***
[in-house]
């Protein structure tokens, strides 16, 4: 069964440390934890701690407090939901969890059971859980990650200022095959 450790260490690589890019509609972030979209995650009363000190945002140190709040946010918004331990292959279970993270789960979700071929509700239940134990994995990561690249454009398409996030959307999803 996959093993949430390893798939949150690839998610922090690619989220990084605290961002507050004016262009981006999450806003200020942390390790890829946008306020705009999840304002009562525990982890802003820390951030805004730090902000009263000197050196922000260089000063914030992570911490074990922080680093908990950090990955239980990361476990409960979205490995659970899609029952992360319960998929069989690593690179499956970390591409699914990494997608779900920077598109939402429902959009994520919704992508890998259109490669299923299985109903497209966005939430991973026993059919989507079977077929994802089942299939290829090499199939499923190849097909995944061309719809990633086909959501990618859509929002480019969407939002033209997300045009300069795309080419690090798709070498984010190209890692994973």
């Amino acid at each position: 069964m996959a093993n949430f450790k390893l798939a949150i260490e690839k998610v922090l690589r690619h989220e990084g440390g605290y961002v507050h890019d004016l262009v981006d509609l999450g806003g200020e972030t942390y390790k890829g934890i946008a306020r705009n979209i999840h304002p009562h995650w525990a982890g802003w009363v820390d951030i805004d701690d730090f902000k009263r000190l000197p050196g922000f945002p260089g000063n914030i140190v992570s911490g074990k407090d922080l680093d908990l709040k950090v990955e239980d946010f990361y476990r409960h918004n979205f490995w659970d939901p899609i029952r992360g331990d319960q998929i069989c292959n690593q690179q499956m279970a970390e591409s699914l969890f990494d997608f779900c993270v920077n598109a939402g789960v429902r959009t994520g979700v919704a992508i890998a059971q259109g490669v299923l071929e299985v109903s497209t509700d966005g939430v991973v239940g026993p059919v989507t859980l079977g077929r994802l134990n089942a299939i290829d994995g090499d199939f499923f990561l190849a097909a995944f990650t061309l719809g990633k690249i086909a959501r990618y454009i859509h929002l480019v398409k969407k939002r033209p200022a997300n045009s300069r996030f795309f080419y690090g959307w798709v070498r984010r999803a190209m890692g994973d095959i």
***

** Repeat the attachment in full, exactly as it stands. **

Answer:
[in-house]
């Protein structure tokens, strides 16, 4: 069964440390934890701690407090939901969890059971859980990650200022095959 450790260490690589890019509609972030979209995650009363000190945002140190709040946010918004331990292959279970993270789960979700071929509700239940134990994995990561690249454009398409996030959307999803 996959093993949430390893798939949150690839998610922090690619989220990084605290961002507050004016262009981006999450806003200020942390390790890829946008306020705009999840304002009562525990982890802003820390951030805004730090902000009263000197050196922000260089000063914030992570911490074990922080680093908990950090990955239980990361476990409960979205490995659970899609029952992360319960998929069989690593690179499956970390591409699914990494997608779900920077598109939402429902959009994520919704992508890998259109490669299923299985109903497209966005939430991973026993059919989507079977077929994802089942299939290829090499199939499923190849097909995944061309719809990633086909959501990618859509929002480019969407939002033209997300045009300069795309080419690090798709070498984010190209890692994973």
């Amino acid at each position: 069964m996959a093993n949430f450790k390893l798939a949150i260490e690839k998610v922090l690589r690619h989220e990084g440390g605290y961002v507050h890019d004016l262009v981006d509609l999450g806003g200020e972030t942390y390790k890829g934890i946008a306020r705009n979209i999840h304002p009562h995650w525990a982890g802003w009363v820390d951030i805004d701690d730090f902000k009263r000190l000197p050196g922000f945002p260089g000063n914030i140190v992570s911490g074990k407090d922080l680093d908990l709040k950090v990955e239980d946010f990361y476990r409960h918004n979205f490995w659970d939901p899609i029952r992360g331990d319960q998929i069989c292959n690593q690179q499956m279970a970390e591409s699914l969890f990494d997608f779900c993270v920077n598109a939402g789960v429902r959009t994520g979700v919704a992508i890998a059971q259109g490669v299923l071929e299985v109903s497209t509700d966005g939430v991973v239940g026993p059919v989507t859980l079977g077929r994802l134990n089942a299939i290829d994995g090499d199939f499923f990561l190849a097909a995944f990650t061309l719809g990633k690249i086909a959501r990618y454009i859509h929002l480019v398409k969407k939002r033209p200022a997300n045009s300069r996030f795309f080419y690090g959307w798709v070498r984010r999803a190209m890692g994973d095959i």